That’s a hard one to date.  From fourth grade or 1994, depending how you look at it.  I was producing video games for Simon and Schuster’s interactive division and petitioned an editor there from day one to buy a book from me.  It was more like day 2001, but still!  Along the way I had my first short story published, in Amazing Stories magazine, and many more rejected.

Who/what were your sources of inspiration and how did they help you the most?
There was a teacher in my elementary school who took a group of us and had us make books, from start to finish.  That was the first real feeling I had that I could WRITE.  All of my other mentors were quasi imaginary:  Lloyd Alexander, Deborah and James Howe, Roald Dahl, Rudyard Kipling…  I read them, and wanted to be them.
Do you have any rituals that you use when you’re writing?
Coffee?  Uh, no real ritual.  I just write when I get a chance to write.  With two small kids, I grab every chance I can, no time for rituals.
Describe your writing space. What about it makes it perfect for you?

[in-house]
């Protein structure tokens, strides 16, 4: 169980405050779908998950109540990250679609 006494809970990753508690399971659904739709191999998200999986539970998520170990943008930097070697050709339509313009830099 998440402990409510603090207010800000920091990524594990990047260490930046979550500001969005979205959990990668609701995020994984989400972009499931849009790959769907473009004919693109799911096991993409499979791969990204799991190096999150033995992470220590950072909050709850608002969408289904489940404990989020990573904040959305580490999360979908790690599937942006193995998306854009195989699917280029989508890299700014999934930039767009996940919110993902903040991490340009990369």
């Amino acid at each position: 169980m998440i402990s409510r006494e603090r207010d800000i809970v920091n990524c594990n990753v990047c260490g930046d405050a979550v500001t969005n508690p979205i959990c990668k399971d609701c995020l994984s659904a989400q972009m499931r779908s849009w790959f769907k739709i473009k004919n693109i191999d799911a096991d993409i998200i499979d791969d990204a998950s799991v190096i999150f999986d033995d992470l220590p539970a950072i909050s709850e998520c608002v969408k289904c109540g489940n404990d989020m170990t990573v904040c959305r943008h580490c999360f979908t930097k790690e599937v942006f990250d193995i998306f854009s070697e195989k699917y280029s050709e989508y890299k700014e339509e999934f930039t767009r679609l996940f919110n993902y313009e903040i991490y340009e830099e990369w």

Kitchen table.  Balcony table.  Upstairs on Alex’s homework table, hunched over.  Bed.  I think my ‘perfect’ space right now is a two-person table at Cafe Grumpy (Greenpoint!).  I seem to write best when there is white noise–humming talk, nothing distracting–and absolutely nothing else I can do but work.  Sometimes I even  turn off my internets.  Constant coffee (or genmaicha) also a bonus.  When I need to sit and stare, the people walking by outside provide good visual white noise, although sometimes the hats that hipsters wear can be a little distracting.  I have this near overwhelming urge to rush over and knock them off.

What is your most recently published book or upcoming release? What is it about?

It’s not my most recently written, but the re-release of The Nine Lives of Chloe King 1-3 in conjunction with the TV show were the most recently published.  It’s about a girl who turns 16 and develops cat powers.  I’m working on a bunch of different stuff right now, coming soon to a publisher near you.